Tuesday, May 3, 2011

disturbing developments in africville

today's chronicle herald reports on a story i've been working on. the africville heritage trust, the board appointed to preserve the memory of africville, is doing so by asking the last resident to leave - and offering him nothing in return.

Published: 2011-05-03
Squatter asked to leave park
Africville Trust to get $4.5-million memorial project underway

Plans are in the works to bring an end to the drawn-out Africville land protest at Seaview Park in north-end Halifax.

The Africville Heritage Trust wants squatter Eddie Carvery to vacate a section of the park he has occupied for years so a $4.5-million memorial project can proceed.

Last week, the trust announced it’s issuing a tender call for the building of a replica of Africville’s original church. The replica is to include a museum component, and is part of the compensation deal released in February 2010.

The tender closes May 12. Trust members are hoping the project will be ready for the annual Africville reunion in the park this summer.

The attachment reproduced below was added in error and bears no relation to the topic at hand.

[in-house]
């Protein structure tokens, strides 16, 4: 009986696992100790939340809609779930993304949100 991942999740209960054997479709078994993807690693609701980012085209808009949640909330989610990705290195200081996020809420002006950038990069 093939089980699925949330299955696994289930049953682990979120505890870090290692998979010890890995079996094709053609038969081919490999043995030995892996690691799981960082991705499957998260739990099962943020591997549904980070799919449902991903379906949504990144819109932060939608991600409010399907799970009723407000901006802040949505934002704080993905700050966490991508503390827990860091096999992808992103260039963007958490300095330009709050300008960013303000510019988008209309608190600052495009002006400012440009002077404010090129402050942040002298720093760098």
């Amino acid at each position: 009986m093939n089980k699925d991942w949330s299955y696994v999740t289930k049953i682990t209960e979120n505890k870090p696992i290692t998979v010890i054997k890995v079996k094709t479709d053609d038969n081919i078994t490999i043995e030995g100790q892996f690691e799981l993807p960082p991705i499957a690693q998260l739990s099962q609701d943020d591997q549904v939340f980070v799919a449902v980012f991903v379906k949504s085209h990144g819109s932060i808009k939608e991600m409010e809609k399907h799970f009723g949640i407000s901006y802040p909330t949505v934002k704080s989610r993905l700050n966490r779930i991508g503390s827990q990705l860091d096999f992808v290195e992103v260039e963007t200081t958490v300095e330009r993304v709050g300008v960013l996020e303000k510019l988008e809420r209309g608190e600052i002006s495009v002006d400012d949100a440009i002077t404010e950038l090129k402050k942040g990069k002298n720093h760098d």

Redress was negotiated between Halifax Regional Municipality and the Africville Geneology Society for the decades-old destruction of Africville and relocation of its residents.

Carvery, a former resident of the black neighbourhood, told The Chronicle Herald Monday he’s received a notice from the trust asking him to leave. He has two trailers in his campground in the park.

Carvery’s brother, Irvine, president of the genealogy society and a member of the trust’s board, said the board is trying to work with the protester so his protest can continue — but not at the site he’s occupying.

"Eddie is a part of the story of Africville," Irvine Carvery said in an interview Monday. "We’re hoping that we can reach some common ground here."

Asked what the heritage trust would do if Eddie Carvery refuses to leave his spot, he said board members are hoping for the best. "I guess we’re going to have to cross that bridge when we come to it," Irvine Carvery said.

The volunteer heritage trust was formed last year shortly after a multimillion-dollar reparations package for Africville was announced.

Most of the trust’s members lived in the defunct Bedford Basin-area neighbourhood or are their descendants.

Part of the compensation agreement is to change the park’s name back to Africville. That’s happening, too.

( mlightstone@herald.ca)


© 2008 The Halifax Herald Limited
blog comments powered by Disqus